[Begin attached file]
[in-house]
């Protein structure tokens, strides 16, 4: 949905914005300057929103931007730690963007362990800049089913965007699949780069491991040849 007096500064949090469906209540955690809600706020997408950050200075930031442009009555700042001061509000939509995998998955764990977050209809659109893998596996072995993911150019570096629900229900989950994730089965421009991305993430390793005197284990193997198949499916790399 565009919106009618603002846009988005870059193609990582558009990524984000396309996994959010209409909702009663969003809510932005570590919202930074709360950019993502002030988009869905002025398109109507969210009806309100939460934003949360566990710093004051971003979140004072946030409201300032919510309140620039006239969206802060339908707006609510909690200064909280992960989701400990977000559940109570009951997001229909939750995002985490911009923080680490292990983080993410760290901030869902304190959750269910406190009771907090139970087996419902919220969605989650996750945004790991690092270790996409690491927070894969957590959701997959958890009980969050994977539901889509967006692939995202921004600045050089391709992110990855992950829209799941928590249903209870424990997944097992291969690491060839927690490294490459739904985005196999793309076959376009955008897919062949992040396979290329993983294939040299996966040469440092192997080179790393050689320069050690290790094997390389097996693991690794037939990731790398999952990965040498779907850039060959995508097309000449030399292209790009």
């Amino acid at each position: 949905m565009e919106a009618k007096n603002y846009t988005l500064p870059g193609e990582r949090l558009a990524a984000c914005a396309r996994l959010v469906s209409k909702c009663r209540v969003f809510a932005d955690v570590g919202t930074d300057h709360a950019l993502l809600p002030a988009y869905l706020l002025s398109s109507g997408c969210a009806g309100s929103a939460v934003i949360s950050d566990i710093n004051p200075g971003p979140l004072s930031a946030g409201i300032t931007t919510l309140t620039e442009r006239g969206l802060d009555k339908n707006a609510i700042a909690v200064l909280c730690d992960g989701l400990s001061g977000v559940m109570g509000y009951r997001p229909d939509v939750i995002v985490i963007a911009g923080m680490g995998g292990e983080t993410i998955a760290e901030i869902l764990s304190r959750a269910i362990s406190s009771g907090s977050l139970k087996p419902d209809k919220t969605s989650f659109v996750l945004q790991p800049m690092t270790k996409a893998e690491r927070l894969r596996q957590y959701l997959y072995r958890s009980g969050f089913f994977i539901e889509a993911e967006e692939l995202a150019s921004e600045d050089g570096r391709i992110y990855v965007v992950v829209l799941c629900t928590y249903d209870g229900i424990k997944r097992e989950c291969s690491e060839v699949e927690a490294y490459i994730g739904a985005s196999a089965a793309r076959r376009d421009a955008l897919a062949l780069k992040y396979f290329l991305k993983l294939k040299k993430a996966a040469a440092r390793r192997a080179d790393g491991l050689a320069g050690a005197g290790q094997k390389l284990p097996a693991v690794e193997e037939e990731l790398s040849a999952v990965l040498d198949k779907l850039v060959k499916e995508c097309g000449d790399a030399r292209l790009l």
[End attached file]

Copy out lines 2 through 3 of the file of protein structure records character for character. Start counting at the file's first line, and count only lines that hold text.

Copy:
């Protein structure tokens, strides 16, 4: 949905914005300057929103931007730690963007362990800049089913965007699949780069491991040849 007096500064949090469906209540955690809600706020997408950050200075930031442009009555700042001061509000939509995998998955764990977050209809659109893998596996072995993911150019570096629900229900989950994730089965421009991305993430390793005197284990193997198949499916790399 565009919106009618603002846009988005870059193609990582558009990524984000396309996994959010209409909702009663969003809510932005570590919202930074709360950019993502002030988009869905002025398109109507969210009806309100939460934003949360566990710093004051971003979140004072946030409201300032919510309140620039006239969206802060339908707006609510909690200064909280992960989701400990977000559940109570009951997001229909939750995002985490911009923080680490292990983080993410760290901030869902304190959750269910406190009771907090139970087996419902919220969605989650996750945004790991690092270790996409690491927070894969957590959701997959958890009980969050994977539901889509967006692939995202921004600045050089391709992110990855992950829209799941928590249903209870424990997944097992291969690491060839927690490294490459739904985005196999793309076959376009955008897919062949992040396979290329993983294939040299996966040469440092192997080179790393050689320069050690290790094997390389097996693991690794037939990731790398999952990965040498779907850039060959995508097309000449030399292209790009």
């Amino acid at each position: 949905m565009e919106a009618k007096n603002y846009t988005l500064p870059g193609e990582r949090l558009a990524a984000c914005a396309r996994l959010v469906s209409k909702c009663r209540v969003f809510a932005d955690v570590g919202t930074d300057h709360a950019l993502l809600p002030a988009y869905l706020l002025s398109s109507g997408c969210a009806g309100s929103a939460v934003i949360s950050d566990i710093n004051p200075g971003p979140l004072s930031a946030g409201i300032t931007t919510l309140t620039e442009r006239g969206l802060d009555k339908n707006a609510i700042a909690v200064l909280c730690d992960g989701l400990s001061g977000v559940m109570g509000y009951r997001p229909d939509v939750i995002v985490i963007a911009g923080m680490g995998g292990e983080t993410i998955a760290e901030i869902l764990s304190r959750a269910i362990s406190s009771g907090s977050l139970k087996p419902d209809k919220t969605s989650f659109v996750l945004q790991p800049m690092t270790k996409a893998e690491r927070l894969r596996q957590y959701l997959y072995r958890s009980g969050f089913f994977i539901e889509a993911e967006e692939l995202a150019s921004e600045d050089g570096r391709i992110y990855v965007v992950v829209l799941c629900t928590y249903d209870g229900i424990k997944r097992e989950c291969s690491e060839v699949e927690a490294y490459i994730g739904a985005s196999a089965a793309r076959r376009d421009a955008l897919a062949l780069k992040y396979f290329l991305k993983l294939k040299k993430a996966a040469a440092r390793r192997a080179d790393g491991l050689a320069g050690a005197g290790q094997k390389l284990p097996a693991v690794e193997e037939e990731l790398s040849a999952v990965l040498d198949k779907l850039v060959k499916e995508c097309g000449d790399a030399r292209l790009l």